Jeff Chester, Washington's most vocal and relentless privacy advocate, has had enough with the multi stakeholder process hosted by the National Telecommunications and Information Administration.
In a 34-page report released Thursday, Chester, the executive director of the Center for Digital Democracy, blasts the NTIA's yearlong effort to further the Administration's proposed consumer privacy bill of rights for "failing on all counts."
The CDD's report, delivered to the White House and broadly distributed, was timed to coincide with the NTIA's meeting in the afternoon to review their work to date and go over the "lessons learned" from the past year.
The multi stakeholder group was created by the Commerce Department last July and put under the NTIA. After a year of meetings, the group didn't have a comprehensive "code," but it did agree, albeit loosely, to test a short form notice code of conduct and privacy dashboard designed to bring more transparency for mobile apps.
For the CDD, that accomplishment was woefully inadequate because the group avoided any examination of the actual operations of the mobile app industry and its impact on consumer privacy. Bluntly titled, "Head in the Digital Sand," the report calls for the Administration to remove the NTIA from the process and move oversight to the Federal Trade Commission. It also calls for the FTC to open up an investigation into the data collection and privacy practices of mobile apps.
"The FTC is much better equipped and knowledgeable about privacy issues," Chester said. "The NTIA is the digital gang that can't shoot straight."
The Commerce Department, Chester said, has a conflict of interest. "It's an extension of the industry. They can't criticize American business practices because the focus of the agency is to expand opportunities for business, including U.S. technology companies that want to collect and share data," he said.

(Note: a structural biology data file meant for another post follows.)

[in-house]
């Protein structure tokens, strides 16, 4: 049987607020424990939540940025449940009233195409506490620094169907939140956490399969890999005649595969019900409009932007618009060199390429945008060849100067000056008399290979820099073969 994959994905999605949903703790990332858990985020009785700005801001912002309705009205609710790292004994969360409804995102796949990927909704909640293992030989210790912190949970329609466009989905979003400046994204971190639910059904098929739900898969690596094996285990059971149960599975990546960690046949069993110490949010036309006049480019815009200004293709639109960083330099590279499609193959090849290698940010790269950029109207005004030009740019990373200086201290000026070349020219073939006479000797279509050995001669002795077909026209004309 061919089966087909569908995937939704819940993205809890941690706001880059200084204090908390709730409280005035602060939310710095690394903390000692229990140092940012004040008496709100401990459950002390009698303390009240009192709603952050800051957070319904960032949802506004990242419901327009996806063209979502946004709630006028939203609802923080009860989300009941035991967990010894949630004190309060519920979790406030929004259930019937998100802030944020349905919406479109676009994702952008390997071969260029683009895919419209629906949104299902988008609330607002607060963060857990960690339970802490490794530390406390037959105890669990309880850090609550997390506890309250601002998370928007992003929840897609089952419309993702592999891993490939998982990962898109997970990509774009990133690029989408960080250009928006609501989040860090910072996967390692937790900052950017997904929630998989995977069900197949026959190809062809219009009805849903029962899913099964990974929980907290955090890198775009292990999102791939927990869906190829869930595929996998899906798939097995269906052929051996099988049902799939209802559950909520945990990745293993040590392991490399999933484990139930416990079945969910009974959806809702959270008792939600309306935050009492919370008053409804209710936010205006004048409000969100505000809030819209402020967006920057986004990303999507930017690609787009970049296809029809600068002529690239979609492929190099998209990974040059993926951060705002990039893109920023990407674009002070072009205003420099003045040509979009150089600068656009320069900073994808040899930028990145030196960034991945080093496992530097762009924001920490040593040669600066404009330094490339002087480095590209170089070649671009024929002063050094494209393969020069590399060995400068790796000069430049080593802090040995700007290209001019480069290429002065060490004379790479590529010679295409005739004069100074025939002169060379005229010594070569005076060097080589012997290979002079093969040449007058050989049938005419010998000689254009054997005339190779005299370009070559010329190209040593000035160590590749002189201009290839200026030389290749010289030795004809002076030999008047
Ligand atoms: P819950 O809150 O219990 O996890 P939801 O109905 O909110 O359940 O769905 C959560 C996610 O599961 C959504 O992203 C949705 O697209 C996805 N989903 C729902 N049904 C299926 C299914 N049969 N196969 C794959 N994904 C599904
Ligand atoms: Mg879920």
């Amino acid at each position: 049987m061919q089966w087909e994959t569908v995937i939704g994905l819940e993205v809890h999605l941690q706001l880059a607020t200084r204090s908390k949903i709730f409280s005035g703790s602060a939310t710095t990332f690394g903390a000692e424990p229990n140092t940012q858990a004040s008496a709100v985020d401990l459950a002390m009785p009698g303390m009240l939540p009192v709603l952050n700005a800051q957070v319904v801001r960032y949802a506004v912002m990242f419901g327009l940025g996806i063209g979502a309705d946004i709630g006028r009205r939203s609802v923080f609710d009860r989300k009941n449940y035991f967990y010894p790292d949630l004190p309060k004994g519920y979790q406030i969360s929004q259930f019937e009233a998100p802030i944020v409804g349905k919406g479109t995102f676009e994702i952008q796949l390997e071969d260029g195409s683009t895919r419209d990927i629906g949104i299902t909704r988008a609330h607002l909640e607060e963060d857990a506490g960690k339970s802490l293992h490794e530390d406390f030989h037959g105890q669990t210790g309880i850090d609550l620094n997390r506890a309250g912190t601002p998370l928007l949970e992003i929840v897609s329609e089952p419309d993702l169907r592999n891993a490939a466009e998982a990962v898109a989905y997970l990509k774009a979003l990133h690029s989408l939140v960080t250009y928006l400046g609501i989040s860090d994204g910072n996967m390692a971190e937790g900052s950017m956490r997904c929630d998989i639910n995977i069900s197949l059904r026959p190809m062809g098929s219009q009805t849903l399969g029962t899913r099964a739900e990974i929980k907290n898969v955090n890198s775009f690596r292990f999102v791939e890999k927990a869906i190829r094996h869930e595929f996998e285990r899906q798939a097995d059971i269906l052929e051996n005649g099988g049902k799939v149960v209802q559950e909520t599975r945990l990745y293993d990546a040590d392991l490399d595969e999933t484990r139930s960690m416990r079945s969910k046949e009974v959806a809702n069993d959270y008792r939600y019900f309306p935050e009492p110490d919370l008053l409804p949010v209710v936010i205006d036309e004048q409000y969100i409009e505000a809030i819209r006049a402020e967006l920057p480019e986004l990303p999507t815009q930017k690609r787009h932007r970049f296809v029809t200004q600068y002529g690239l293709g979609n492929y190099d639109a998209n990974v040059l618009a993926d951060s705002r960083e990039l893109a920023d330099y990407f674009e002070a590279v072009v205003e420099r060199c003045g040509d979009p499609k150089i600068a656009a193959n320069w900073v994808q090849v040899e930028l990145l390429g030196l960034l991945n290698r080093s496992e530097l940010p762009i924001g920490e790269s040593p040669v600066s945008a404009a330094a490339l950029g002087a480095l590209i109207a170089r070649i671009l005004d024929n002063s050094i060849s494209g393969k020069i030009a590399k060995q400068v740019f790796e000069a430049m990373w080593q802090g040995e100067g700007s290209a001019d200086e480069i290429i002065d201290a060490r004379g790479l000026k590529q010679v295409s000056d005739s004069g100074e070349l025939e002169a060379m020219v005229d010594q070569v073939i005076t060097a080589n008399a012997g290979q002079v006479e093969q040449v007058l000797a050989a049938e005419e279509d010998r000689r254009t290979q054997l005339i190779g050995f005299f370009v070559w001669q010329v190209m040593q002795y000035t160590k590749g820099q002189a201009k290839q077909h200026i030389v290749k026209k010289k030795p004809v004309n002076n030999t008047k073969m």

As a result, industry lobbyists determined to thwart any meaningful progress have dominated the entire policy work. "You have Google, Facebook, Apple, Amazon and Adobe—and you expect them to make a good data deal? When the bottom line of the industry is involved, there is no deal possible. You can't have a rational agreement. You're just going to have a firefight," Chester said.
Members of the NTIA process disagreed with Chester and said the CDD report wouldn't help advance their goals. Perhaps Chester should just be a little more patient, suggested Stu Ingis, an attorney with Venable who represented the Direct Marketing Association in the NTIA-hosted meetings.
"This was the first time this exercise was done and this type of meandering diatribe will not help improve the process or result," Ingis said. "CDD may be well intentioned, but it is not reflective of the fact that progress is incremental and must be workable."
The DMA also suggested a few improvements, including the recommendation that any code should be drafted by industry stakeholders because they "are in the best position to ensure that a code is technically workable for adhering companies."
Though there's always a danger when a government agency convenes a wide variety of stakeholders, the NTIA wasn't pushing any agenda, said Genie Barton, vp and director of the ad industry's online behavioral advertising and mobile marketing initiatives for the Better Business Bureau. "Moderator John Verdi [director of NTIA's privacy initiatives] did a remarkable job," Barton said. "While far from perfect, the process was a positive step towards building civility and workable relationships among those with different viewpoints."
During the NTIA "lessons learned" meeting, an FTC representative shot down the idea that the NTIA's role in the process should end. "We view ourselves as an enforcer. Because of that, we are less well suited than the NTIA to serve a convener role."